Exhibition Praha dekadentní, history of Czech erotica from A to Ž

The gallery Tančící dům, located in the Czech city of Prague, has opened the exhibition Praha dekadentní, which presents a previously unshown history of the erotic life of the capital of Czechoslovakia in the 20th century.


Shocks, outrages, but also educates

The exhibition Praha dekadentní (Decadent Prague) will reveal to its visitors brothels, the beginnings of striptease in the 1960s, and erotic paintings that were created outside the watchful eye of censors. Additionally, visitors will be able to see an exhibition of women’s underwear from the entire 20th century and the first hand-made Czechoslovak erotic toys.

According to the organizer, this is the most controversial exhibition to date. It will outrage, but also educate visitors. – We have made this exhibition censorship-free so that visitors can see what really happened in Prague in the 20th century. No covered naked bodies, no censorship – said Robert Vůjtek, director of the Tančící dům Gallery.

History from A to Ž

Decadent Prague is divided into 30 themes about erotic life in the capital of Czechoslovakia and will take visitors on a journey through the entire Czech alphabet from A to Ž. For example, under the letter “J” you can see a unique collection of erotic posters from Jablonex from the 1980s. Under “K” you can find the first vibrators produced in socialist Czechoslovakia. Due to censorship, they were sold as various massage devices in a discreet case (kufřík). “N” is the history of nudism, and “X” depicts banned pornography from the 1970s and 1980s and how it changed with the emergence of digital media.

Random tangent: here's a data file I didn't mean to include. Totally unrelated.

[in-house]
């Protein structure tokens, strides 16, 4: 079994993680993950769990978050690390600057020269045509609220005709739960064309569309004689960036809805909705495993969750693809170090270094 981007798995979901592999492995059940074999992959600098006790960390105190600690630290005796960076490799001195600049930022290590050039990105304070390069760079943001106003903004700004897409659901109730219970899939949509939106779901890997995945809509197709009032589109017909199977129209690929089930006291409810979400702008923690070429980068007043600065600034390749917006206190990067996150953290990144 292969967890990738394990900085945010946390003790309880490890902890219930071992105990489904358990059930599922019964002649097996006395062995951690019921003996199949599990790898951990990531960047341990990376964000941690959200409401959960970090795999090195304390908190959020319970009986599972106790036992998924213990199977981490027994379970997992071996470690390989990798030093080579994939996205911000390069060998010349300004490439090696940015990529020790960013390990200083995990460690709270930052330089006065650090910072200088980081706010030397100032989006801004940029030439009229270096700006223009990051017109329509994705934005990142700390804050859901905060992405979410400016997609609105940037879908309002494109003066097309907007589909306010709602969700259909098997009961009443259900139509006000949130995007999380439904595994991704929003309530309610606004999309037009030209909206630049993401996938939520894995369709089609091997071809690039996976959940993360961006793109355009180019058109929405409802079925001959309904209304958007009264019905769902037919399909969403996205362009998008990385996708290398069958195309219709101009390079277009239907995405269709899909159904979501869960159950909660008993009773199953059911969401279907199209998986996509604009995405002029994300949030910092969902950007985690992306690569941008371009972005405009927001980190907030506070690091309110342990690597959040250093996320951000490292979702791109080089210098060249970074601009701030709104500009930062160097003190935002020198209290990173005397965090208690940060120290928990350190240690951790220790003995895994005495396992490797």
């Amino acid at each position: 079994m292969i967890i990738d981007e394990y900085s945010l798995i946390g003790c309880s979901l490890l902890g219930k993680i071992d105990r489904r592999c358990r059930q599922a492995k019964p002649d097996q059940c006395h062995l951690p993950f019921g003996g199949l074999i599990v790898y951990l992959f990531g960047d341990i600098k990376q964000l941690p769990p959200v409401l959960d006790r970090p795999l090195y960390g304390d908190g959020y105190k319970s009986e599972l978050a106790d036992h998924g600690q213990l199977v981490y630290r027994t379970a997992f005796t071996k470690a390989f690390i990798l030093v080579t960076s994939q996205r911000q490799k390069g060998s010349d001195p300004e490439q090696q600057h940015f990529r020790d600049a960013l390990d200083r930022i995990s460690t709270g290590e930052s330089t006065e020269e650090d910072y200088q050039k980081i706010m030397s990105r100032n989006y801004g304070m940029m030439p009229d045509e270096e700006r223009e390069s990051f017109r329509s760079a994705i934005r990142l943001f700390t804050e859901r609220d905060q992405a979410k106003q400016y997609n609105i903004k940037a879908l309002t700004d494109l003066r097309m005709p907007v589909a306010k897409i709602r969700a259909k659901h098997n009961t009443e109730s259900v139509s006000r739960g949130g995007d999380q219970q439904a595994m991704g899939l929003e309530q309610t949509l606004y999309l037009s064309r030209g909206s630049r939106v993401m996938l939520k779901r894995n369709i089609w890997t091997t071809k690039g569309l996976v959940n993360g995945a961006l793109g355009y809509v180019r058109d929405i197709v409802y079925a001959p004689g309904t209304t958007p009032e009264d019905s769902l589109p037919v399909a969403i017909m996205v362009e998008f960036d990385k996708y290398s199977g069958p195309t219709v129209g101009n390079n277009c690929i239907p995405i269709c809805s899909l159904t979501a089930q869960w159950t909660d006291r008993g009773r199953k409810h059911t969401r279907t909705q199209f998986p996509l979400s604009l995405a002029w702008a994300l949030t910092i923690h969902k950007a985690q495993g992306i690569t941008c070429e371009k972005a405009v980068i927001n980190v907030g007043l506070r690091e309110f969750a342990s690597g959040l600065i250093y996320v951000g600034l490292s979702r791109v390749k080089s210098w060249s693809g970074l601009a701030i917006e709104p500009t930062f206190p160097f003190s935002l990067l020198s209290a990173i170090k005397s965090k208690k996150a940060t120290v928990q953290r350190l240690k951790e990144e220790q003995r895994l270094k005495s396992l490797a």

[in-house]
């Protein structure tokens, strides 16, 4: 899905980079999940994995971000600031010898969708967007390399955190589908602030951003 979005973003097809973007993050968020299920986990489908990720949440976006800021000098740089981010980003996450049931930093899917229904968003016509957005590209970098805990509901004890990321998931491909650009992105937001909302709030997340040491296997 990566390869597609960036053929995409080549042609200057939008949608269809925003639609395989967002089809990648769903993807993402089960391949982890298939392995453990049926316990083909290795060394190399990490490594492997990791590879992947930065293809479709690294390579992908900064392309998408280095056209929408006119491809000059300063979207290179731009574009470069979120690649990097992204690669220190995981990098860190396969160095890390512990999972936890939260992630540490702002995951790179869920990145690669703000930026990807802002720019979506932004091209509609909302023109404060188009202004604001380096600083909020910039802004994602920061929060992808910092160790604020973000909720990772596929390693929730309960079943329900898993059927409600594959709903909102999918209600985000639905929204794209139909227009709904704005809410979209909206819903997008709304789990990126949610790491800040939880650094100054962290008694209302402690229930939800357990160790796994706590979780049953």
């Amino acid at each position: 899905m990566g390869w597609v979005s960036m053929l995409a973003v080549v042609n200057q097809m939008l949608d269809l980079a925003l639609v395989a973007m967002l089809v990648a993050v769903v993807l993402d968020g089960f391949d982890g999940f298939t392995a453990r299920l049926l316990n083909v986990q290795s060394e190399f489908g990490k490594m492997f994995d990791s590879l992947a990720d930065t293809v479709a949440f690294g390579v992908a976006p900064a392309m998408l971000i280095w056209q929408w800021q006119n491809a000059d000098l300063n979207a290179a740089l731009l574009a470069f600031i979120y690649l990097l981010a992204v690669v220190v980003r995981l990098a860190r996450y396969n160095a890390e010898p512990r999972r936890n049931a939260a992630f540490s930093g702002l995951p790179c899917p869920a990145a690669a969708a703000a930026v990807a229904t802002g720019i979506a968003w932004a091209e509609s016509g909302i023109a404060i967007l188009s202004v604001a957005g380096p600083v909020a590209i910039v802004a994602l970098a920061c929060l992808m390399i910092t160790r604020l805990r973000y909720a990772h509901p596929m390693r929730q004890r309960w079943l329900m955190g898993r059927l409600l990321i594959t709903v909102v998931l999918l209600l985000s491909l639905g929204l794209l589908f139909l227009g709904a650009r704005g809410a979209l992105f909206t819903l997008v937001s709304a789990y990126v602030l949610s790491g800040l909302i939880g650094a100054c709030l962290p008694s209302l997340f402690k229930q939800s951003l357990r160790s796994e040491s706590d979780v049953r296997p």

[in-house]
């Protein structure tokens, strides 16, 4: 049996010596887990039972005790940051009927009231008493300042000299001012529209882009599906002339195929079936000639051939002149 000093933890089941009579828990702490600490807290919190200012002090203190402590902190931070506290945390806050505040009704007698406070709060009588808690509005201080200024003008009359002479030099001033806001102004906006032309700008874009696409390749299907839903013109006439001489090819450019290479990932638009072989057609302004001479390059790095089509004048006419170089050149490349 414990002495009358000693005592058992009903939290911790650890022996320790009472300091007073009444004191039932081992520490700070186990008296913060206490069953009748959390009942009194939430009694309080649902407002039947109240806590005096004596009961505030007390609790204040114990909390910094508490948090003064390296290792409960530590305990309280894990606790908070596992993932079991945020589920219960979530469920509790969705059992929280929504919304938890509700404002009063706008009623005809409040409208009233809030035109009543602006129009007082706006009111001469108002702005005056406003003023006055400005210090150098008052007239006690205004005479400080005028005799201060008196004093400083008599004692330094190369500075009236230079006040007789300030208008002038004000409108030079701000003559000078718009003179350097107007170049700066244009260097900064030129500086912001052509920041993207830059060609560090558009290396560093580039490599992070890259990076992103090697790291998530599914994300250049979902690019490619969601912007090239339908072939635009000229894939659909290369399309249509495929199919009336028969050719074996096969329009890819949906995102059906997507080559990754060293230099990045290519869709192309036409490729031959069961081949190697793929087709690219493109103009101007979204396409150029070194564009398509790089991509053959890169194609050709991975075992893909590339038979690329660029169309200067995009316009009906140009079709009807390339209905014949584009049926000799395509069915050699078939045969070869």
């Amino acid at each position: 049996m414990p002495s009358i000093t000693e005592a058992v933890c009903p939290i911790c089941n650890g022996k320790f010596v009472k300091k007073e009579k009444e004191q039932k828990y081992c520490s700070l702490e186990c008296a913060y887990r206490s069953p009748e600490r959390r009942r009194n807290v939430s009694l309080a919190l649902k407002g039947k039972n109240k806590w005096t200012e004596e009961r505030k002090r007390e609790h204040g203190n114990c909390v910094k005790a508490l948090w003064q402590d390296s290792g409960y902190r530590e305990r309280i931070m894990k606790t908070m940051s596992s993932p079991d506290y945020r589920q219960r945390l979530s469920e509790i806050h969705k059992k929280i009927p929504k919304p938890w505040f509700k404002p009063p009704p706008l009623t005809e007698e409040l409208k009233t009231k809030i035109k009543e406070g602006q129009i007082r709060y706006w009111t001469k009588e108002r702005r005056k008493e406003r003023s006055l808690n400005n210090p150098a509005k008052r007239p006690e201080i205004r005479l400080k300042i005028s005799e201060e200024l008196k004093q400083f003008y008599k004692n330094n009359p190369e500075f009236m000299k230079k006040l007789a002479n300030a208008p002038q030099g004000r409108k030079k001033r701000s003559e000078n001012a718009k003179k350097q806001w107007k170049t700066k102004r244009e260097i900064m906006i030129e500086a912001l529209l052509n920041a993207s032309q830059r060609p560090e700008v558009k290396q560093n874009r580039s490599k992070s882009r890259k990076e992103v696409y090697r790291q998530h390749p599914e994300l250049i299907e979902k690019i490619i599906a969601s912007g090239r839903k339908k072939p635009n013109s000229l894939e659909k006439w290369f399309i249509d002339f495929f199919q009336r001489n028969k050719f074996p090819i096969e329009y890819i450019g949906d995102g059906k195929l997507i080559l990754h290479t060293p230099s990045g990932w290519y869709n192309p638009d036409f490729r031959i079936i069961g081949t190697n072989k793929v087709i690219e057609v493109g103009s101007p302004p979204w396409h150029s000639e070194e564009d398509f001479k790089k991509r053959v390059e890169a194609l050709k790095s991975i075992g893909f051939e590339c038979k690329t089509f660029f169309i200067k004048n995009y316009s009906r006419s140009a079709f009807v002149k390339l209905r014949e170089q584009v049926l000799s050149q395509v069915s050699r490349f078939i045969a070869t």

In the 1970s, for example, so-called massagers were sold. They were intended for something completely different, but many curious people knew that they could also be used as sex toys – said one witness to the pre-revolutionary erotic industry, Oldřich Widman, who also took part in the preparation of Decadent Prague.

Most things related to erotica were banned in Czechoslovakia for most of the 20th century, but people still found ways around the prohibitions and obtained the items they wanted. Unfortunately, only a few pieces have survived to the present day.

The exhibition will be open until March 31, 2022 and is only accessible to adults 18+. All texts are in Czech so a good knowledge of the Czech language or a phone with a translation app is required.

You can get more information about the exhibition on the gallery website and on its Facebook page.

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